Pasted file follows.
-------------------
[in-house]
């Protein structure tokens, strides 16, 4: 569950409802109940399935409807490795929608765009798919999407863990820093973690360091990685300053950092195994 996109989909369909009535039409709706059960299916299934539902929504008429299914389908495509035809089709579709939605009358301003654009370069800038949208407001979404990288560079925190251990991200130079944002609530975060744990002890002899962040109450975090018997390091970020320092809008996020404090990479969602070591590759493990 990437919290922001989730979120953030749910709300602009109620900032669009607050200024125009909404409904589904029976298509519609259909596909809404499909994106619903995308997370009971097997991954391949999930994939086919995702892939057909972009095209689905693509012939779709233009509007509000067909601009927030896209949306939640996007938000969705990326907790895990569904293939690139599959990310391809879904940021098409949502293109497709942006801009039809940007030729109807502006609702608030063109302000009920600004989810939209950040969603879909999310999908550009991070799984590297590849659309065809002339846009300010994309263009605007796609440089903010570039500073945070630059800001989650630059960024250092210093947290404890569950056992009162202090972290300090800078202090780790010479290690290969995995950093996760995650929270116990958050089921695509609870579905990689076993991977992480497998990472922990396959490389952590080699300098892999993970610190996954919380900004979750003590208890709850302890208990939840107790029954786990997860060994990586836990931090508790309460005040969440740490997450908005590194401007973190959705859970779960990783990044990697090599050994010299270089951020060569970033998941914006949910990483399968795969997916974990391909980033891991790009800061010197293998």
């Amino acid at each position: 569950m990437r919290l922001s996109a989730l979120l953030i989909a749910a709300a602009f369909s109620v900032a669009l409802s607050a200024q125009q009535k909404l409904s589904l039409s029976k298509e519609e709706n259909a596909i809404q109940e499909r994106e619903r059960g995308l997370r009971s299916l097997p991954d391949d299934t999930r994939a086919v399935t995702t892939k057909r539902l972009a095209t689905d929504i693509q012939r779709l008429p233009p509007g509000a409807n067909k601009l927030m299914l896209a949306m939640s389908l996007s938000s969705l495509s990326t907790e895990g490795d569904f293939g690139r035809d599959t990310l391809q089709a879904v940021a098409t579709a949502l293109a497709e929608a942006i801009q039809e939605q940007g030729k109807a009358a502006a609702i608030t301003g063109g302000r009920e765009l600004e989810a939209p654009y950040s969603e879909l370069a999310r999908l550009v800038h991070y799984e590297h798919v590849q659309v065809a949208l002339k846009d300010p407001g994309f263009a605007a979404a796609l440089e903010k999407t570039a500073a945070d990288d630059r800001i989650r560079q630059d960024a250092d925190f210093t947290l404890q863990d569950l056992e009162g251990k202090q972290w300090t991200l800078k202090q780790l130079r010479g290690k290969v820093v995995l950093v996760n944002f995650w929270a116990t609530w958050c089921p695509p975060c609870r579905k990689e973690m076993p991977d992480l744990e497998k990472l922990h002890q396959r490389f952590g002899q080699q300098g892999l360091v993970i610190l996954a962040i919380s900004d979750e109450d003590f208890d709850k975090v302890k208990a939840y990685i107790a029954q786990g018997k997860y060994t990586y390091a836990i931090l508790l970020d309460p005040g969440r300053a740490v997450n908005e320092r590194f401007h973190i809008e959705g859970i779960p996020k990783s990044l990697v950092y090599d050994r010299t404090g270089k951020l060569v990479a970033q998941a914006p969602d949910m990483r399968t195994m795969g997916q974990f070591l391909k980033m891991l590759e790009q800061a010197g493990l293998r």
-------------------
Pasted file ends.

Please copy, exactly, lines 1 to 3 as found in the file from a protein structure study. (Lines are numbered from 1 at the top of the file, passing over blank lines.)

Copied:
[in-house]
């Protein structure tokens, strides 16, 4: 569950409802109940399935409807490795929608765009798919999407863990820093973690360091990685300053950092195994 996109989909369909009535039409709706059960299916299934539902929504008429299914389908495509035809089709579709939605009358301003654009370069800038949208407001979404990288560079925190251990991200130079944002609530975060744990002890002899962040109450975090018997390091970020320092809008996020404090990479969602070591590759493990 990437919290922001989730979120953030749910709300602009109620900032669009607050200024125009909404409904589904029976298509519609259909596909809404499909994106619903995308997370009971097997991954391949999930994939086919995702892939057909972009095209689905693509012939779709233009509007509000067909601009927030896209949306939640996007938000969705990326907790895990569904293939690139599959990310391809879904940021098409949502293109497709942006801009039809940007030729109807502006609702608030063109302000009920600004989810939209950040969603879909999310999908550009991070799984590297590849659309065809002339846009300010994309263009605007796609440089903010570039500073945070630059800001989650630059960024250092210093947290404890569950056992009162202090972290300090800078202090780790010479290690290969995995950093996760995650929270116990958050089921695509609870579905990689076993991977992480497998990472922990396959490389952590080699300098892999993970610190996954919380900004979750003590208890709850302890208990939840107790029954786990997860060994990586836990931090508790309460005040969440740490997450908005590194401007973190959705859970779960990783990044990697090599050994010299270089951020060569970033998941914006949910990483399968795969997916974990391909980033891991790009800061010197293998």
């Amino acid at each position: 569950m990437r919290l922001s996109a989730l979120l953030i989909a749910a709300a602009f369909s109620v900032a669009l409802s607050a200024q125009q009535k909404l409904s589904l039409s029976k298509e519609e709706n259909a596909i809404q109940e499909r994106e619903r059960g995308l997370r009971s299916l097997p991954d391949d299934t999930r994939a086919v399935t995702t892939k057909r539902l972009a095209t689905d929504i693509q012939r779709l008429p233009p509007g509000a409807n067909k601009l927030m299914l896209a949306m939640s389908l996007s938000s969705l495509s990326t907790e895990g490795d569904f293939g690139r035809d599959t990310l391809q089709a879904v940021a098409t579709a949502l293109a497709e929608a942006i801009q039809e939605q940007g030729k109807a009358a502006a609702i608030t301003g063109g302000r009920e765009l600004e989810a939209p654009y950040s969603e879909l370069a999310r999908l550009v800038h991070y799984e590297h798919v590849q659309v065809a949208l002339k846009d300010p407001g994309f263009a605007a979404a796609l440089e903010k999407t570039a500073a945070d990288d630059r800001i989650r560079q630059d960024a250092d925190f210093t947290l404890q863990d569950l056992e009162g251990k202090q972290w300090t991200l800078k202090q780790l130079r010479g290690k290969v820093v995995l950093v996760n944002f995650w929270a116990t609530w958050c089921p695509p975060c609870r579905k990689e973690m076993p991977d992480l744990e497998k990472l922990h002890q396959r490389f952590g002899q080699q300098g892999l360091v993970i610190l996954a962040i919380s900004d979750e109450d003590f208890d709850k975090v302890k208990a939840y990685i107790a029954q786990g018997k997860y060994t990586y390091a836990i931090l508790l970020d309460p005040g969440r300053a740490v997450n908005e320092r590194f401007h973190i809008e959705g859970i779960p996020k990783s990044l990697v950092y090599d050994r010299t404090g270089k951020l060569v990479a970033q998941a914006p969602d949910m990483r399968t195994m795969g997916q974990f070591l391909k980033m891991l590759e790009q800061a010197g493990l293998r």